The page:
First-Generation H1 Antihistamines Found in Pilot Fatalities of Civil Aviation Accidents, 1990-2005
GULHANE MILITARY MEDICAL ACADEMY ESKISEHIR (TURKEY) DEPT OF AEROSPACE MEDICINE
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First-generation H1-receptor antagonists are popularly used for alleviating allergy and cold symptoms, but these antihistaminics cause drowsiness and sedation. Such side effects could impair performance and, thus, could be the cause or a factor in accidents. Therefore, the prevalence of these antagonists was evaluated in aviation accident pilot fatalities. During civil aircraft accident investigations, postmortem samples from pilots involved in fatal aviation accidents are submitted to the Civil Aerospace Medical Institute CAMI for toxicological analyses. These analytical findings are stored in a database. This CAMI Toxicology Database was examined for the presence of the first-generation antihistamines in pilot fatalities of civil aircraft accidents that occurred during a 16-year 1990-2005 period. Of 5383 fatal aviation accidents from which CAMI received specimens, there were 338 accidents wherein pilot fatalities cases were found to contain the antihistaminics brompheniramine, chlorpheniramine, diphenhydramine, doxylamine, pheniramine, phenyltoloxamine, promethazine, and triprolidine. Of the 338 accidents, 304 were general aviation accidents 175 of the 338 pilots held private pilot airman certificates. Antihistamines were detected alone in 103 fatalities 1 antihistamine in 94 fatalities and 2 antihistamines in 9, while other drugs andor ethanol were also present in an additional 235 fatalities. Thirty-five of the 338 fatalities had more than 1 antihistamine. The antihistamines were found in approximately 4 and 11 of the fatalitiesaccidents in 1990 and in 2004, respectively.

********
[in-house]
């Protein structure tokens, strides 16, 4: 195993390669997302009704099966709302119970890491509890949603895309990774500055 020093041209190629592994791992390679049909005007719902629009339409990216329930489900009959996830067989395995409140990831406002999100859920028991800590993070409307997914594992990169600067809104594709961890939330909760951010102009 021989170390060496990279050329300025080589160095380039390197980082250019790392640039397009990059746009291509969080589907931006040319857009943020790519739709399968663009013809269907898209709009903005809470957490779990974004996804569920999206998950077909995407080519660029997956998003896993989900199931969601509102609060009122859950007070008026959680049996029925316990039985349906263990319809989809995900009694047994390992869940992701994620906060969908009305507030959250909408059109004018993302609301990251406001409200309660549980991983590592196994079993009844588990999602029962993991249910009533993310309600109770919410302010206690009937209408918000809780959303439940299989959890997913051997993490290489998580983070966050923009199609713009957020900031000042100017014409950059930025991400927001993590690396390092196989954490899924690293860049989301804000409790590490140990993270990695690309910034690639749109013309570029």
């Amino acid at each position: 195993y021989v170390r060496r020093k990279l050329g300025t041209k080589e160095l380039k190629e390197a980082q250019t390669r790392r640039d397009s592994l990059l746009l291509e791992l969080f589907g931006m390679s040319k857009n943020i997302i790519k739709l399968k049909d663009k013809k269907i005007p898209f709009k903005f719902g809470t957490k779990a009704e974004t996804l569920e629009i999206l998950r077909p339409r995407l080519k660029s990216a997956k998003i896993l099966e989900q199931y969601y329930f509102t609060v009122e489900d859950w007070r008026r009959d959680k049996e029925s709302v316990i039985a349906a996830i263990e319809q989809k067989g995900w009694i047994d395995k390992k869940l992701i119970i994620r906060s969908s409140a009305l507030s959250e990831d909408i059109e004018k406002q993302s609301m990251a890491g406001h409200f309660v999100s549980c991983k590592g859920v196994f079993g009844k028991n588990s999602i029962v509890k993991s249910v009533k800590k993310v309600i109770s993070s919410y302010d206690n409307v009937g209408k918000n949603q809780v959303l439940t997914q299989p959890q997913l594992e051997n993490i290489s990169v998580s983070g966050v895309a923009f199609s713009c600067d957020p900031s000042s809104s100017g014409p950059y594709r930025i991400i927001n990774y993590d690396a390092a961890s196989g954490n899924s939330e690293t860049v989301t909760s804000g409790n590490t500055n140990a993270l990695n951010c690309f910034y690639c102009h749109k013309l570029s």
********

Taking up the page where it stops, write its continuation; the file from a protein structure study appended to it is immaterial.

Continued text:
- Commercial and General Aviation